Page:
|Date of decision:||04 May 2012|
|Case number:||T 1326/11|
|IPC Class:||A61L 15/18|
|Language of proceedings:||EN|
|Download and more information:||
|Title of application:||Absorbing agent composition, absorbent material, and absorbent product containing absorbent material|
|Applicant name:||NIPPON SHOKUBAI CO., LTD.|
|Relevant legal provisions:||
|Keywords:||Correct exercise of discretion by the examining division under Rule 137(3) EPC.|
Summary of Facts and Submissions
I. The present appeal lies from the decision of the examining division to refuse European patent application No. 07005677.5.
II. The examining division, pursuant to Rule 137(3) EPC, did not admit into the proceedings a request filed under cover of a letter dated 11 March 2010 and received after a communication under Rule 71(3) EPC informing the applicant of the text in which it was intended to grant a patent. Thus there was no agreed text (Article 113(2) EPC) and the application had to be refused under Article 97(2) EPC.
III. The applicant appealed this decision and requested that a patent be granted upon the basis of claims 1-7 filed with the grounds of appeal, identical to those filed under cover of a letter dated 11 March 2010 not admitted into the proceedings by the examining division.
IV. In its summons, the board informed the appellant that the sole issue to be discussed during the oral proceedings was whether the examining division properly made use of its discretion under Rule 137(3) EPC by not admitting the request filed under cover of a letter dated 11 March 2010.
V. The examining division explained in its decision that the applicant had already had sufficient opportunity to amend its case and sufficient time to prepare for the oral proceedings. At the end of said oral proceedings, the examining division had announced that it intended to grant a patent on the basis of the sole request then on file. The later set of claims received under cover of a letter dated 11 March 2010 and after a communication under Rule 71(3) EPC, omitted a feature which had been added in order to overcome objections under Articles 83 and 54 EPC; the amendments proposed were, hence, substantive amendments which called into question the outcome of the earlier procedure. The conditions for accepting late amendments defined in the decision G 7/93 were, therefore, not met. The examining division took into account both the right of the applicant to a valid patent and the interest of the EPO in bringing the examination to a close, and decided not to admit into the proceedings the set of claims at issue.
VI. The appellant argued that the examining division was not precluded from reopening examination proceedings up to the moment at which the decision was handed over to the internal postal service, and cited the Guidelines for Examination in the EPO, C-VI, 14.4.
The appellant argued that the discretion of the examining division should be exercised taking into consideration all relevant factors, including the right of the applicant to a patent with the broadest possible scope.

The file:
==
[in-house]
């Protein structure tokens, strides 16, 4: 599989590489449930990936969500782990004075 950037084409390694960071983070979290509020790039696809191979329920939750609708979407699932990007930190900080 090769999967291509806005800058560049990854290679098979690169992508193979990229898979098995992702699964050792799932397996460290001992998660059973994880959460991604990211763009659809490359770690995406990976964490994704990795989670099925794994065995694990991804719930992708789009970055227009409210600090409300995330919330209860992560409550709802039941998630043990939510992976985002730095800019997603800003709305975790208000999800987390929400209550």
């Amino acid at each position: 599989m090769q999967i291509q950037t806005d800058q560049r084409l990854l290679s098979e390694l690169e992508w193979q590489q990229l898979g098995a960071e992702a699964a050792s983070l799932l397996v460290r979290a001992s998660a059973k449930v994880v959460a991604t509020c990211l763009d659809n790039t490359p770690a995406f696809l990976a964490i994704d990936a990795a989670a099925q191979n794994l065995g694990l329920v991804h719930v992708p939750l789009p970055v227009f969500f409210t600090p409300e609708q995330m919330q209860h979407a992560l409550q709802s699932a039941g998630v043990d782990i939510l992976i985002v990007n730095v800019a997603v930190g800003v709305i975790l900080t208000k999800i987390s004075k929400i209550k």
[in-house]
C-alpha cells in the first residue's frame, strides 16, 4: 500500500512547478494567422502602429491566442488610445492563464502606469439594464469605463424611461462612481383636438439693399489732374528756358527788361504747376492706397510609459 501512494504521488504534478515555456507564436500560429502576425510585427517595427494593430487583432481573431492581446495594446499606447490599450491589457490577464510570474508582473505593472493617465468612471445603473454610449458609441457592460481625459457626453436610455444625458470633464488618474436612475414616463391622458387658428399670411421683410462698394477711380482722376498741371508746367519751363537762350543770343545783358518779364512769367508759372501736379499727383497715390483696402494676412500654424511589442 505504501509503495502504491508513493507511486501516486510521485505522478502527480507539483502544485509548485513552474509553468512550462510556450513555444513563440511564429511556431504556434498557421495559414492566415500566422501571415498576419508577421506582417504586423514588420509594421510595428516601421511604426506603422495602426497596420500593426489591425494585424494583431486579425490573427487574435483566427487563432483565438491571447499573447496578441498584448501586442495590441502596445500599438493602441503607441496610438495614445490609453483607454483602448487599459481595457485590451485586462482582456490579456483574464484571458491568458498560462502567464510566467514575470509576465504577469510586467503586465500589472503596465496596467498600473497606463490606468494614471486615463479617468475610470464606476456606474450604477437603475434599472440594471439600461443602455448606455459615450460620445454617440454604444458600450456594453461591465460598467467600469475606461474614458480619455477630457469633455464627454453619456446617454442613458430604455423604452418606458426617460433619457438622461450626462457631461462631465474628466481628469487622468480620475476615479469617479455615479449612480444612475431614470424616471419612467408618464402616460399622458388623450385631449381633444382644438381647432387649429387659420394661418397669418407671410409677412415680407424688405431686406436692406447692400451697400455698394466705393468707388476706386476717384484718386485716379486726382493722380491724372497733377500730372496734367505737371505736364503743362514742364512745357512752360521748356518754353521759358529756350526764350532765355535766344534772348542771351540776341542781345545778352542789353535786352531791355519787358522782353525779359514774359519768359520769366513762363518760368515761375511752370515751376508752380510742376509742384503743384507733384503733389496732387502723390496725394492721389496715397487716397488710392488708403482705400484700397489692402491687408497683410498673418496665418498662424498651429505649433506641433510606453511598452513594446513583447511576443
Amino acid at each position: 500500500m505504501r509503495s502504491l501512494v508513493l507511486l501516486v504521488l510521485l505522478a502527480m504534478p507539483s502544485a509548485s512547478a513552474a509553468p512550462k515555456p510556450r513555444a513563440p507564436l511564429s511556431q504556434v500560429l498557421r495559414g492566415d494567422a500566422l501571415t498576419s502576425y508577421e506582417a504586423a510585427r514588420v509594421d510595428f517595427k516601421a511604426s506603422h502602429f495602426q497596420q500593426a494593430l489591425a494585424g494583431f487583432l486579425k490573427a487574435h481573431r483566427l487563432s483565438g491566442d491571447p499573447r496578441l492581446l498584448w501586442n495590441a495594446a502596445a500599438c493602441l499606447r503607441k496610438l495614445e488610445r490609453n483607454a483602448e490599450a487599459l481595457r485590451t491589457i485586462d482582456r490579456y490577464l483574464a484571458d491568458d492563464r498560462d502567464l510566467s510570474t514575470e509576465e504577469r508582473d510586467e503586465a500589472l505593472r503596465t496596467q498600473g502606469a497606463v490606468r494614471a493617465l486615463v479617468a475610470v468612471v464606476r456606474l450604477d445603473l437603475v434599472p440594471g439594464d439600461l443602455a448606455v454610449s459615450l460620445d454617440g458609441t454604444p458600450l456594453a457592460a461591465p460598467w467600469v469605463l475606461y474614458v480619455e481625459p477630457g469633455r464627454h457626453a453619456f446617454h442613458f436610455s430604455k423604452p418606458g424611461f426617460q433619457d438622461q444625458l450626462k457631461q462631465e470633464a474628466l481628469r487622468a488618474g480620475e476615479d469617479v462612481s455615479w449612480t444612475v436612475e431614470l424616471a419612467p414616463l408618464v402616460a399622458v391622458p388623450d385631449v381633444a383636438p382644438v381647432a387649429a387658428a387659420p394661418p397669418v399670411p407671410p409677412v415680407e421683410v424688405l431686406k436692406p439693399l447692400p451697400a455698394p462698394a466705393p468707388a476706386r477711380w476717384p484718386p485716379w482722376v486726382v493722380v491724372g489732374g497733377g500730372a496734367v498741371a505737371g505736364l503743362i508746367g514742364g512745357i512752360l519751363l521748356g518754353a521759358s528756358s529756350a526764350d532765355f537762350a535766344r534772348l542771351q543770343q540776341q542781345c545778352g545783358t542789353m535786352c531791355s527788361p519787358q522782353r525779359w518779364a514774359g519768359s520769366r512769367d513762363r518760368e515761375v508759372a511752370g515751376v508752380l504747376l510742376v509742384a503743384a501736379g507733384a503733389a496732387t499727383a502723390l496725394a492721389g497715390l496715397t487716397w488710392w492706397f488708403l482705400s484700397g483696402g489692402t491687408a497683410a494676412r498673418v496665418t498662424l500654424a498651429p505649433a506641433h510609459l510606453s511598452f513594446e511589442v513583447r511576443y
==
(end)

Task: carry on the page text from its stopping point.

The application related to a complex invention, which justified an exception. Since the applicant could not file further divisional applications, these broader claims filed after the communication under Rule 71(3) EPC were its sole possibility to obtain the scope of protection commensurate to the invention.
VII. Oral proceedings before the board were held on 4 May 2012.
The appellant confirmed its requests on file, namely that the decision be set aside and the case be remitted to the examining division for further prosecution upon the basis of claims 1-7 as filed under cover of a letter dated 11 March 2010 before the examining division.
VIII. At the end of the oral proceedings the decision of the board was announced.
Reasons for the Decision
1. Although the admissibility of the appeal is questionable since the statement of the grounds for appeal does not challenge the reasons for refusing the application given in the decision under appeal, it is not necessary to decide on this issue since the appeal is not allowable.
2. The decision under appeal deals solely with the refusal under Rule 137(3) EPC of the examining division to admit into the proceedings the request received after issuance of the communication under Rule 71(3) EPC. Thus, the question to be decided on this appeal is whether this refusal is an appropriate exercise of the discretion given to the examining division under Rule 137(3) EPC.
3. Guidance on the principles to be applied can be derived from the Enlarged Board of Appeal decision G 7/93 (OJ EPO 1994, 775), as summarised in decision T 1064/04 (not published in OJ EPO):
(a) Until the issue of a decision to grant the patent, the examining division has a discretion under Rule 137(3) EPC whether or not to allow the amendment of the application at a late stage (G 7/93, point 2.1).
(b) The examining division is required to exercise its discretion considering all relevant factors, in particular the applicant's interest in obtaining a patent which is valid in all designated states, and the EPO's interest in bringing examination to a close, and must balance these against one another (G 7/93, points 2.2 and 2.3).